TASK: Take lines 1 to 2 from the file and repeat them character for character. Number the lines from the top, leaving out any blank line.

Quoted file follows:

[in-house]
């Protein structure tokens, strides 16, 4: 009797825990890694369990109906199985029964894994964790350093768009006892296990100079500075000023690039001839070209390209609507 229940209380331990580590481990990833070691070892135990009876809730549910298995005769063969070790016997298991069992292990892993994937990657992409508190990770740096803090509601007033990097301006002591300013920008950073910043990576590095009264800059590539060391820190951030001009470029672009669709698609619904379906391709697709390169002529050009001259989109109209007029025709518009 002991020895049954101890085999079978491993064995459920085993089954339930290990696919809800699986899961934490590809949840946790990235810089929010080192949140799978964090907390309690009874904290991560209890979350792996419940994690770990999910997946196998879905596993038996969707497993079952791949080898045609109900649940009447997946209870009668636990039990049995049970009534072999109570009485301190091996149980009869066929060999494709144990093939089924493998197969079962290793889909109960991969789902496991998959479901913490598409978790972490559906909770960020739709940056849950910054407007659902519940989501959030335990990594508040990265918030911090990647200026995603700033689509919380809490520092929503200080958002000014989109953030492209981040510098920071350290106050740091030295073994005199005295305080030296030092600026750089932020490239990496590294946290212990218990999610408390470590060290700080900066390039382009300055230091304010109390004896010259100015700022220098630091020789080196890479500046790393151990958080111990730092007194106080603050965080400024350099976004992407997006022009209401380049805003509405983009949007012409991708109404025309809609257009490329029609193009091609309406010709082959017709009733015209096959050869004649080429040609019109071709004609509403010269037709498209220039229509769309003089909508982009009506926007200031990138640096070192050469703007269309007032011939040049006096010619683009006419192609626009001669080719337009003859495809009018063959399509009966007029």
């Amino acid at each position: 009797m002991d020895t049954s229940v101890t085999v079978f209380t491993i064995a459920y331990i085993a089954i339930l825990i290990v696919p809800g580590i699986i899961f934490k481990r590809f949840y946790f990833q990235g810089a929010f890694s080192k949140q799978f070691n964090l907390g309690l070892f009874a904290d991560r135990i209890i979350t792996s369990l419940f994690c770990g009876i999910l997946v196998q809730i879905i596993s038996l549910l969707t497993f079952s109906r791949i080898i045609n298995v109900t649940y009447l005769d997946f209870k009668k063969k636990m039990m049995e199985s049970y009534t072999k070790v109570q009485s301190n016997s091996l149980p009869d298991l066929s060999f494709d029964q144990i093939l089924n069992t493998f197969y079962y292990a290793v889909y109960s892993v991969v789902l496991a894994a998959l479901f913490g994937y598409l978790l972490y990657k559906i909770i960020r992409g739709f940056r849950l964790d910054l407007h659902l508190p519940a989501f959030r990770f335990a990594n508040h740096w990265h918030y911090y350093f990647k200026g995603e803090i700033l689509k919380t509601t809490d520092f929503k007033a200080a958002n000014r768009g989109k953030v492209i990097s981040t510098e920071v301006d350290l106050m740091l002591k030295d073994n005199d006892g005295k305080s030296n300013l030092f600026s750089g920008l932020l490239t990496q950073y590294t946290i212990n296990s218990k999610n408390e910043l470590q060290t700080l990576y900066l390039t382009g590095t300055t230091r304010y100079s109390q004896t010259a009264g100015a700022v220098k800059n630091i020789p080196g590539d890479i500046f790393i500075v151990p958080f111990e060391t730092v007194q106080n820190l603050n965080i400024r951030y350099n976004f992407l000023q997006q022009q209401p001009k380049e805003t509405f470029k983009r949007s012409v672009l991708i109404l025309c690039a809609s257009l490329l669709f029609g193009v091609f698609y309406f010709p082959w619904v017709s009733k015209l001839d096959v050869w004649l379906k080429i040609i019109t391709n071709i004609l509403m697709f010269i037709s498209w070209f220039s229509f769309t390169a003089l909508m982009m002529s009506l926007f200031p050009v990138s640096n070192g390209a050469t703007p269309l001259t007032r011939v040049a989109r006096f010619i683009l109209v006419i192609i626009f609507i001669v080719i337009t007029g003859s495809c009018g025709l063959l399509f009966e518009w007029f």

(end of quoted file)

[in-house]
């Protein structure tokens, strides 16, 4: 009797825990890694369990109906199985029964894994964790350093768009006892296990100079500075000023690039001839070209390209609507 229940209380331990580590481990990833070691070892135990009876809730549910298995005769063969070790016997298991069992292990892993994937990657992409508190990770740096803090509601007033990097301006002591300013920008950073910043990576590095009264800059590539060391820190951030001009470029672009669709698609619904379906391709697709390169002529050009001259989109109209007029025709518009 002991020895049954101890085999079978491993064995459920085993089954339930290990696919809800699986899961934490590809949840946790990235810089929010080192949140799978964090907390309690009874904290991560209890979350792996419940994690770990999910997946196998879905596993038996969707497993079952791949080898045609109900649940009447997946209870009668636990039990049995049970009534072999109570009485301190091996149980009869066929060999494709144990093939089924493998197969079962290793889909109960991969789902496991998959479901913490598409978790972490559906909770960020739709940056849950910054407007659902519940989501959030335990990594508040990265918030911090990647200026995603700033689509919380809490520092929503200080958002000014989109953030492209981040510098920071350290106050740091030295073994005199005295305080030296030092600026750089932020490239990496590294946290212990218990999610408390470590060290700080900066390039382009300055230091304010109390004896010259100015700022220098630091020789080196890479500046790393151990958080111990730092007194106080603050965080400024350099976004992407997006022009209401380049805003509405983009949007012409991708109404025309809609257009490329029609193009091609309406010709082959017709009733015209096959050869004649080429040609019109071709004609509403010269037709498209220039229509769309003089909508982009009506926007200031990138640096070192050469703007269309007032011939040049006096010619683009006419192609626009001669080719337009003859495809009018063959399509009966007029």